Some safari sightings from Kingfisher Villa. Limpopo Province.

Crouched low, muscles tense, and eyes fixed on her prey, the lioness prepares to pounce. Her powerful frame quivers with anticipation, ready to unleash a burst of speed and agility. In this moment, nature's ultimate predator embodies grace, strength, and the primal instinct of the hunt.



Time to saddle up and ride? Indeed it was. One of the highlights of a recent visit to Kingfisher Villa was the daily double dose of not only one but two safaris offered. Morning and afternoon the vehicle drove out of the Villa gate to set the adrenaline pumping with might be seen.

Sightings are never guaranteed but the merest hint of the possibility of seeing a variety of species is enough to get the excitement levels raised amongst the guests.




Before leaving on afternoon safari, high tea was served and while I munched on a snack with a cup of teas at hand, this heron made an appearance on the bank of the dam in front of the Villa. I took this pose to be a sign saying “The best sightings are THAT way”…and it turned out that they were.




This was one of two crocs that appeared every day of my visit. Although it might not be seen as an ‘active’ animal, the history of Crocodilians will reveal that they are the closest surviving relatives of the dinosaurs and they have changed very little during the 150 million years that they have lived on Earth. (Natures version of “if it ain’t broke, don’t fix it”?)

Interesting facts about this species…

They  can swim at a speed of 35kph. Their bite force is five times stronger than that of a lion.

The sex of crocodile hatchlings is determined by the temperature at which the eggs incubate. At 30ºC or less they will be mostly female; at 31ºC they will be mixed; and at 32ºC, they will be mostly male.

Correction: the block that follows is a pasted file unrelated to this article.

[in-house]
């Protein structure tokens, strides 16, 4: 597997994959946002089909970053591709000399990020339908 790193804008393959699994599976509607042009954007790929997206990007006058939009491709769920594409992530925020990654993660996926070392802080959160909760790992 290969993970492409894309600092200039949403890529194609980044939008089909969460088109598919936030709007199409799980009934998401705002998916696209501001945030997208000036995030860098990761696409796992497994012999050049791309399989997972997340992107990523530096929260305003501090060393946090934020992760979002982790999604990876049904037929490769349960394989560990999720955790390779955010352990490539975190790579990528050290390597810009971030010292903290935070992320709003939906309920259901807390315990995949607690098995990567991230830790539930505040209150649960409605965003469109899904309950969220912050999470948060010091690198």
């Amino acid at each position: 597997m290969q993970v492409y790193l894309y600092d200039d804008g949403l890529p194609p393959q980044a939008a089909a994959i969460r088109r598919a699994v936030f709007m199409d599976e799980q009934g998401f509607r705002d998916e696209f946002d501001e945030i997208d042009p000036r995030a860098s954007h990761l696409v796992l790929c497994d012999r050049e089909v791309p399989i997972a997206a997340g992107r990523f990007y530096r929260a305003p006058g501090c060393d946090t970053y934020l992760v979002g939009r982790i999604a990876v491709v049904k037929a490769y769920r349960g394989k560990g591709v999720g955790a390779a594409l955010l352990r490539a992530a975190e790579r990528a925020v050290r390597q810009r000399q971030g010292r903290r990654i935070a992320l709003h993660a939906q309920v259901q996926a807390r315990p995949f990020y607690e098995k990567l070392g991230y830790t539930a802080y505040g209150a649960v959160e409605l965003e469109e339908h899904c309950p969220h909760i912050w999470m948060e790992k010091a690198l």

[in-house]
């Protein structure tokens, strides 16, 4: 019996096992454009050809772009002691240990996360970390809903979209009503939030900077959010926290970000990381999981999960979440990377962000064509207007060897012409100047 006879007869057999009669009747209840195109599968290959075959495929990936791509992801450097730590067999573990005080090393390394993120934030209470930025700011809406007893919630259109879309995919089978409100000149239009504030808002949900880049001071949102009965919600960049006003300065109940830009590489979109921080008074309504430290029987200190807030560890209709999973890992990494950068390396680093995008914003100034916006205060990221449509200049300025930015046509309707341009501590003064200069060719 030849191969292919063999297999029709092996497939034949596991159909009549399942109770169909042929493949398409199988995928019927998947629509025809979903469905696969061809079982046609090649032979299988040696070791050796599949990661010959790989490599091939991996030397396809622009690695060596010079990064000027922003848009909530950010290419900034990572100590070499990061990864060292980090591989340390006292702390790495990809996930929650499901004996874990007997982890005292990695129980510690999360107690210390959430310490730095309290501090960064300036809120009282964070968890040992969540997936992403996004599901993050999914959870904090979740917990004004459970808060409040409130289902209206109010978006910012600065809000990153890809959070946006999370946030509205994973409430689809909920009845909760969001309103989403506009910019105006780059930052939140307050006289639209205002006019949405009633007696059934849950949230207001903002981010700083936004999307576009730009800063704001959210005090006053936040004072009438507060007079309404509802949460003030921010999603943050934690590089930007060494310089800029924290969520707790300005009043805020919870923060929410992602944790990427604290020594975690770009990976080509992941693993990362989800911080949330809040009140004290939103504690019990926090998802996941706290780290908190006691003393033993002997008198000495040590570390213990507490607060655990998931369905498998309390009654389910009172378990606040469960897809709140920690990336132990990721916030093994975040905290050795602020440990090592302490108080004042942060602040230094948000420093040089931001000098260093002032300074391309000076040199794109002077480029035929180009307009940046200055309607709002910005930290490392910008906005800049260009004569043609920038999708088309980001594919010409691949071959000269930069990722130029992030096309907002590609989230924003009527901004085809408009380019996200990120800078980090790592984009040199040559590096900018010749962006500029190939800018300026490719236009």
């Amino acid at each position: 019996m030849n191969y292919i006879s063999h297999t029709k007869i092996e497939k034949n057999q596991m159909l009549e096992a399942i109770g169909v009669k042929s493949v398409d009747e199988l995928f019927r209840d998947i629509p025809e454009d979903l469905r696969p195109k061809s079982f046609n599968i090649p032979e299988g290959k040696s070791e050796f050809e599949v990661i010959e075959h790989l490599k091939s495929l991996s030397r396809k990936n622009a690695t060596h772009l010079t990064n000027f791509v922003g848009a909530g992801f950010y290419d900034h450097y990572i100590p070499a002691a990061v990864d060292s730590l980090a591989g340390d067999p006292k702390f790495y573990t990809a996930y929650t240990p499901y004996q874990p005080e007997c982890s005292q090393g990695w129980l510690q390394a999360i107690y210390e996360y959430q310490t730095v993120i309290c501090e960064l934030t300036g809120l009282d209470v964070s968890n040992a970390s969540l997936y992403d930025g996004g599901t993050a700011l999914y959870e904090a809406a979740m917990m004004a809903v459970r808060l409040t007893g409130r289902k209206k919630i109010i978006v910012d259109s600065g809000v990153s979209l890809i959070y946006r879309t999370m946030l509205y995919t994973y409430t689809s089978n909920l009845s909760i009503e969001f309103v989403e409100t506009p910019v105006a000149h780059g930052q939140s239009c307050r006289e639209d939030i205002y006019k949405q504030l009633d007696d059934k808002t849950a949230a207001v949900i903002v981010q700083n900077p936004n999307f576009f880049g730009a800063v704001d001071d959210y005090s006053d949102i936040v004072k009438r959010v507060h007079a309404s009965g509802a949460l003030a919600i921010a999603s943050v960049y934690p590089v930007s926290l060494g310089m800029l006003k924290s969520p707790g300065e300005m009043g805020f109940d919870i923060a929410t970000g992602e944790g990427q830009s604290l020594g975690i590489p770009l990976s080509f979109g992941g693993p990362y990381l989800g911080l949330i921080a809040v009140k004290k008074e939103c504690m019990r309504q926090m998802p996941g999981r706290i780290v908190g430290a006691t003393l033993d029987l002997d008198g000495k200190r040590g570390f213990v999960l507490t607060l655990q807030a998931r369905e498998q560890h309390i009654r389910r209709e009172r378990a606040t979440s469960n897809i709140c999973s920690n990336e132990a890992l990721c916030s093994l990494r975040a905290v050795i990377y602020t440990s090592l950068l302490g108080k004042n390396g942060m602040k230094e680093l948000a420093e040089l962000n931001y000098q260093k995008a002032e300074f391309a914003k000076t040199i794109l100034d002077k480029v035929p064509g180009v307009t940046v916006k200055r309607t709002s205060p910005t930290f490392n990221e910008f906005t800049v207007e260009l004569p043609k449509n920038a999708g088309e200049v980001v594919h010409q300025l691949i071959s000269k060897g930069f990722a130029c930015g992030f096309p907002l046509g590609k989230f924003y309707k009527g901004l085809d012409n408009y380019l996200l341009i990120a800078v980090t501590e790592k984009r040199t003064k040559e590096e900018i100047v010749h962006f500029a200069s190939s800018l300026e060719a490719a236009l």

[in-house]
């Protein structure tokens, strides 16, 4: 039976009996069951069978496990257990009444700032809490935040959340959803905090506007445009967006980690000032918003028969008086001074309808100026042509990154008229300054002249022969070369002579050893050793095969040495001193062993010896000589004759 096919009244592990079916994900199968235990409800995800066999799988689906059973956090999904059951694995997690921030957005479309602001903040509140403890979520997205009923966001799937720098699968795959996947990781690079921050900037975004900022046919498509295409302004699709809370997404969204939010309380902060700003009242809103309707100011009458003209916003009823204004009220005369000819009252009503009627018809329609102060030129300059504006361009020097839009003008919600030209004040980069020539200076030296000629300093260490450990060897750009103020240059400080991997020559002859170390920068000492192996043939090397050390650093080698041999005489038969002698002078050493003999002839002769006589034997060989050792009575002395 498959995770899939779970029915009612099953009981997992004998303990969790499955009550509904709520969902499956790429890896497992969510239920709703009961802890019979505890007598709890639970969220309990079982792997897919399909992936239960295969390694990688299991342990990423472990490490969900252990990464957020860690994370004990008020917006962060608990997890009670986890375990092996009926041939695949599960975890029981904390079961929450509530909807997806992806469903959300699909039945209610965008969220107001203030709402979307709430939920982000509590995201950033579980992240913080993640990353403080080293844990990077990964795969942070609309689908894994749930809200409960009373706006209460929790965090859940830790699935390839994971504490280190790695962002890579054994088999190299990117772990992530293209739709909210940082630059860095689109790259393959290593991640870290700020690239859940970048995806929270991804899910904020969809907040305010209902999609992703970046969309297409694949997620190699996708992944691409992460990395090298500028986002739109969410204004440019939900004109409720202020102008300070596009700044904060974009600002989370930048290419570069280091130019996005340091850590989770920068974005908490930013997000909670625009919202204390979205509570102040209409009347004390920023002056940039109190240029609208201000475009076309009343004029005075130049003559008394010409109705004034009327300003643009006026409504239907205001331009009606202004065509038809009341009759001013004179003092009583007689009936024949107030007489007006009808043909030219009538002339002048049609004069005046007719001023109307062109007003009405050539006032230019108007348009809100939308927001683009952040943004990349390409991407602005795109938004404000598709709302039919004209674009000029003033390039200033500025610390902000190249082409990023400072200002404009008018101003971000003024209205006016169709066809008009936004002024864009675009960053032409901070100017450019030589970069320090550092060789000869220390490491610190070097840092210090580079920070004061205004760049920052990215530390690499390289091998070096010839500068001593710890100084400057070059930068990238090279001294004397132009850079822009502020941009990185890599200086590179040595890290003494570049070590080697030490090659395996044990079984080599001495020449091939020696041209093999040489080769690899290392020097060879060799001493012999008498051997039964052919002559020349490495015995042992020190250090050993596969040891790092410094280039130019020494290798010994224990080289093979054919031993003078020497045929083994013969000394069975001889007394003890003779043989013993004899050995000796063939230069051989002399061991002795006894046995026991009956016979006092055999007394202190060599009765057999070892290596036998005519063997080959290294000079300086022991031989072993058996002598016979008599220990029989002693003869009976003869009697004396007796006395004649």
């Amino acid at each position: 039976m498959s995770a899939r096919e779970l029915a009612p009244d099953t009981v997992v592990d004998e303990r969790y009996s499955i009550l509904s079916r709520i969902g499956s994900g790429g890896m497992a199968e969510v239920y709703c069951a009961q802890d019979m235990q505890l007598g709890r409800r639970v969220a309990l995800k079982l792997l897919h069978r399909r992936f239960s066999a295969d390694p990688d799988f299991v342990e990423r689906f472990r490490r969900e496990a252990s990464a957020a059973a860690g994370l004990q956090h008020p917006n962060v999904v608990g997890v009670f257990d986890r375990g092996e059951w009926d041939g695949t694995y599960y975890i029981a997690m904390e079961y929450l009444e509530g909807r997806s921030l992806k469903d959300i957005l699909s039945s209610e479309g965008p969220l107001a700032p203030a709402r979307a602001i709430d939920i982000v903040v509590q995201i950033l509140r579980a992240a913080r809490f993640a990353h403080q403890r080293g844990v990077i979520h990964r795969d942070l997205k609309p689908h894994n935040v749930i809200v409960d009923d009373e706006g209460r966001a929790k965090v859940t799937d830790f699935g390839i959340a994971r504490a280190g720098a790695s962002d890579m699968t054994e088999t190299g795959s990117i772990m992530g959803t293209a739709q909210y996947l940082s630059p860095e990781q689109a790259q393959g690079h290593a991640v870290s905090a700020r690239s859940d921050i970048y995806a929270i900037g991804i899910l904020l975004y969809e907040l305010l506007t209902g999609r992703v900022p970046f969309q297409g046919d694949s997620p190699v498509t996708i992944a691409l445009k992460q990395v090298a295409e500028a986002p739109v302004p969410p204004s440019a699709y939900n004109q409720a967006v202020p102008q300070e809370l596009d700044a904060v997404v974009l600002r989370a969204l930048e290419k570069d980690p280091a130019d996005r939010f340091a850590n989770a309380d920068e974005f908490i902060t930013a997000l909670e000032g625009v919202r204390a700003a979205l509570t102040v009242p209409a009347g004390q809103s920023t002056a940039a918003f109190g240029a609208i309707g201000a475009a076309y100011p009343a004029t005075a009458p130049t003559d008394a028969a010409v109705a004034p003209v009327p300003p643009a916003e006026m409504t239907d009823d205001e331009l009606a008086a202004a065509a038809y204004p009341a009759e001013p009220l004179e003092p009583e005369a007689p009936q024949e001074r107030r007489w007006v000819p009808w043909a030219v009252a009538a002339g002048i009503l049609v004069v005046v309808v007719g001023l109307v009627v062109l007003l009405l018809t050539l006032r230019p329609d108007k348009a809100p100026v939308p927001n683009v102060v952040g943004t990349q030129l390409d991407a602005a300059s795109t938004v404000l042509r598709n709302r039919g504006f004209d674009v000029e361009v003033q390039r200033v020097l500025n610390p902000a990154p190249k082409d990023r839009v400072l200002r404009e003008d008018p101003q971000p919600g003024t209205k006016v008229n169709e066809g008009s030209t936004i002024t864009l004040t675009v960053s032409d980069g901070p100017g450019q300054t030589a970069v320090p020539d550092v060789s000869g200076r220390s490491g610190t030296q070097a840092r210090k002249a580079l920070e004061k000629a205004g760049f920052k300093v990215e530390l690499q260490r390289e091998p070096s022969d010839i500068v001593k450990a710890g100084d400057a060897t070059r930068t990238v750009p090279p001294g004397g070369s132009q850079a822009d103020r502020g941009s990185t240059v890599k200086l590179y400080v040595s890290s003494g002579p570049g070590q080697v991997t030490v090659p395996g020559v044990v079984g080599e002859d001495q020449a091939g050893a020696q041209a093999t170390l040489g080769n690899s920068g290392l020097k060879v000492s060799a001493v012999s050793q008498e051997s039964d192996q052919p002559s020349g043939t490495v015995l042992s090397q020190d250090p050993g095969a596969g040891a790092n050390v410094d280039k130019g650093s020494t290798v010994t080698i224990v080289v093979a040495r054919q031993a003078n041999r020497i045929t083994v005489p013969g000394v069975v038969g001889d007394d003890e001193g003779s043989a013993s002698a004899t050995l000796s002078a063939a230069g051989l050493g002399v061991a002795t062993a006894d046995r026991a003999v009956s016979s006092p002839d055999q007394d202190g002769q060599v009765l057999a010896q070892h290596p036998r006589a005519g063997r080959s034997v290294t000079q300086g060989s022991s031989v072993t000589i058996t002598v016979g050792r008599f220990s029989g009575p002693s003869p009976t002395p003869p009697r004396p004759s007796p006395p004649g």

Can YOU tell the difference between a crocodile and an alligator?

You will see a crocodile in a while and you will see an alligator later!




Time for reflection? We had not yet left the Villa and we were able to tick off three species, with this large male warthog being the last of the trio. He had come to the edge of the dam to enjoy wallowing in the mud and snacking on the reeds.

An impressive set of tusks that can be utilized for either digging up food or defense.




This was part of a family troop of baboons that awaited our vehicle as we drove through the gate that leads from the Villa into the reserve. This was the Alfa male of the troop and what he ‘said’ was law. When a primate has canines as large as an adult male baboon, even leopards are wary of tackling them.




An Oryx, commonly known as a Gemsbok here in South Africa, was an interesting sighting not to far from the Villa.

Found on the open plains with a herd on Impala, this particular individual decided to stop and watch US as we drove past.

Did you know? Oryx squat to defecate and the pile produced is in a pyramid shape.




A safari highlight!

This young cheetah cub was one of three, the other two were lying together with their mom, just out of sight on the other side of this embankment.




This is Mom…seen later on during our safari as she crossed the road in front of our vehicle.




And another of the youngsters striding out over the same stretch of road. Always an exciting sighting.




Look closely and you will see that the Zebra has not grown an extra set of legs, but is in fact is protecting a foal.

From birth, young zebra have the same leg length as the adults, meaning that predators cannot differentiate between them and the adults.

And to preempt the question…Zebra are black with white stripes. And if you don’t believe me, you can Google that fact.